Oftentimes with international prospects it can be harder to know. Giannis Antetokounmpo was MVP in his sixth season, confounding the scouts who remember a stringy, poor shooting forward who played in a second-tier Greek league. Nikola Jokic was a pudgy pivot with a limited offensive game when the Nuggets took him with the 41st pick in 2014; five years later, he is the league’s most complete center. Plenty of other seemingly surefire foreigners have flamed out, their talent lost in translation to the NBA. Think Czech forward Jan Veselý, chosen sixth by the Wizards in 2012, who averaged 3.6 points in three seasons. Or 7-foot Dragan Bender from Bosnia and Herzegovina, the No. 4 pick in ’16, who’s logged G-League time this year.
With Luka Doncic you thought you knew. You began to believe in 2012, when Real Madrid signed him out of Ljubljana, Slovenia, at 13. Three years later he became the youngest player ever on the European powerhouse. Then at 19, Doncic not only led Real to the EuroLeague title but was also named league and Final Four MVP.
But Mavericks president Donnie Nelson knew. For years he had hopped flight after flight to watch Doncic play. What he saw amazed him. The NBA’s bread-and-butter play is the pick-and-roll, and Doncic already showed mastery as a teen. A gifted passer, he could use his 6' 7" height to see over defenses and his sturdy frame to knife through them. At 19 he was averaging 16 points per game against grown EuroLeague men. Whenever Dallas coach Rick Carlisle asked Nelson which player he liked most in the 2018 draft, Nelson told him Doncic—and that it wasn’t even close.
Now, about 100 games into his NBA career, everybody knows. Doncic averaged 21.2 points, 7.8 rebounds and 6.0 assists last season, running away with Rookie of the Year honors. This season he is pouring in around 30 points per game and threatening to become just the third player in NBA history to average a triple double. At 20, he’s an MVP candidate leading a surprise contender in the West. After dueling with the Lakers in November, LeBron James bear-hugged Doncic, telling him, “You’re a bad mother------.”
A sharp three-point shooter, Doncic uses a step-back to create space against quicker defenders. Force him into the mid-range and he can become a drive-and-dish playmaker, sucking in defenders while spinning outrageous passes. Marveled Mavericks owner Mark Cuban recently, “The game is so slow to him.”
Cuban didn’t know before the 2018 draft. But he knew enough to trust Nelson. In ’13, Nelson wanted to draft Antetokounmpo with the 13th pick. As Cuban tells it, the Mavericks, two years removed from a title, were in win-now mode, and he preferred salary-cap flexibility over a mid-round prospect. Dallas drafted Kelly Olynyk, and immediately flipped him to Boston. Antetokounmpo went to Milwaukee two picks later.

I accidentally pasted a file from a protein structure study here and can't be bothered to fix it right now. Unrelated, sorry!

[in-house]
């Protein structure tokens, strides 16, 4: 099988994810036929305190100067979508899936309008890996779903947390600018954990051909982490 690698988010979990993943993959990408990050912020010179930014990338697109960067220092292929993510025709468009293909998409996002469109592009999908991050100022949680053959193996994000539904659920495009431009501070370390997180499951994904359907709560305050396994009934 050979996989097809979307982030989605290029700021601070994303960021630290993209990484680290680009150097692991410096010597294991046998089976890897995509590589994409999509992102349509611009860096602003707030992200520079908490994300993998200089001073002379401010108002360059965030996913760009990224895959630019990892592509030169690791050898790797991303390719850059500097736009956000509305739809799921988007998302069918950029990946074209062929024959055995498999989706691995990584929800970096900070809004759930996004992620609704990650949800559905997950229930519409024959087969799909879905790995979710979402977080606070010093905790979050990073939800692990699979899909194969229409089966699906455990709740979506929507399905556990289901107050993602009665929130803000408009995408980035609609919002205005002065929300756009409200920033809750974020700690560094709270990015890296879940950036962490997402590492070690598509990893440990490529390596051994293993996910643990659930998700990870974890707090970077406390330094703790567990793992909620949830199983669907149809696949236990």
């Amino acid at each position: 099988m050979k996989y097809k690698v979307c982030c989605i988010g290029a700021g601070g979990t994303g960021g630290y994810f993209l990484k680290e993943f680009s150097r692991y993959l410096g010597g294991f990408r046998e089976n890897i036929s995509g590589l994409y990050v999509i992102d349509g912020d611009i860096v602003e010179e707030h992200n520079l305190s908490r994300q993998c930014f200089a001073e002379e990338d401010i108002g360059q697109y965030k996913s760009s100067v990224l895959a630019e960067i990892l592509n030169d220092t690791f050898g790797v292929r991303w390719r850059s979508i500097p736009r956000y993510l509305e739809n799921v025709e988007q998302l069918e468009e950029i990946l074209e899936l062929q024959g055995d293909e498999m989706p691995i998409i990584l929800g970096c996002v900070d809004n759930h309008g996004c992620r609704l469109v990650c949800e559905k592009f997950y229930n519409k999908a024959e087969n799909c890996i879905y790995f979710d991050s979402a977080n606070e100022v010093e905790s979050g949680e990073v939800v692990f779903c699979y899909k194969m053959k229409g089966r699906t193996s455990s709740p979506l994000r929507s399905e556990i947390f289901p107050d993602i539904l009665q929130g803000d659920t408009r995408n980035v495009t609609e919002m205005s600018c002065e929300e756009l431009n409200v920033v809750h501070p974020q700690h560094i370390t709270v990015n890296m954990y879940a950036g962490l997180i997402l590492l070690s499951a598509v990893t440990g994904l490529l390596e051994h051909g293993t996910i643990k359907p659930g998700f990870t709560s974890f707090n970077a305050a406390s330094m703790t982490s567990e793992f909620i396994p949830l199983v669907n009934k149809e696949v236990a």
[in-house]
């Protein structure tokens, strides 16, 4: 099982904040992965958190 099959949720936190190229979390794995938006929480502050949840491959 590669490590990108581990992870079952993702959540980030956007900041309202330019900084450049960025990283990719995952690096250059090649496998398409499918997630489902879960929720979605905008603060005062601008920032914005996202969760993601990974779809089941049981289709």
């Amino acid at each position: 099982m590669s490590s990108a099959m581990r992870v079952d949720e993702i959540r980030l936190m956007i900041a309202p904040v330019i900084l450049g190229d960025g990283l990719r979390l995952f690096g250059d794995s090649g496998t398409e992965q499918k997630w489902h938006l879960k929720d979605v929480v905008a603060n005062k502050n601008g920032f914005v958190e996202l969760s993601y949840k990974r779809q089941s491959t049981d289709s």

With Doncic there was no debate, even though the class was loaded with talent. Drafting fifth, the Mavs chose Trae Young and shipped him to Atlanta—along with another first-round pick—for Doncic, the No. 3 choice. Two decades earlier Dallas had pulled off a similar trade of lottery picks for a floppy-haired, 7-foot German. No one could have known Dirk Nowitzki would rack up 14 All-Star appearances, an MVP and a championship while becoming the best foreign player in NBA history, especially after he struggled as a rookie.
But Doncic took over upon arrival, and now he’s putting up numbers at age 20 not seen since James. Kristaps Porzingis, a 7' 3" forward who’s healthy after missing all of last season with a left-knee injury, has given Doncic a truly terrifying pick-and-roll partner. Last month Doncic dropped 42 points on the Spurs. Two weeks later he pumped in 42 more against the Suns—one of the two teams that passed on him. He manipulates the game, brilliantly. If there was a concern about Doncic before the draft, it was that the speed and length of NBA players would bother him. But Doncic counters with astonishing patience, reading defenses, letting plays develop. And his body—another focus of pre-draft criticism—is a more-sculpted 230 pounds in his second year.
In Doncic, Dallas doesn’t just have the breakout player of 2019—they have a breakout star. His teammates have dubbed him the Matador, a nod to his flair for showmanship. They say he loves going up against other top players. Consider: Earlier this month, in a rematch with the Lakers, Doncic stared down James in the fourth quarter. A teammate came to set a screen. Doncic waved him off. Two dribbles between his legs got James moving backward, and a step-back created enough space for Doncic to bury a 27-footer. There is no more doubt.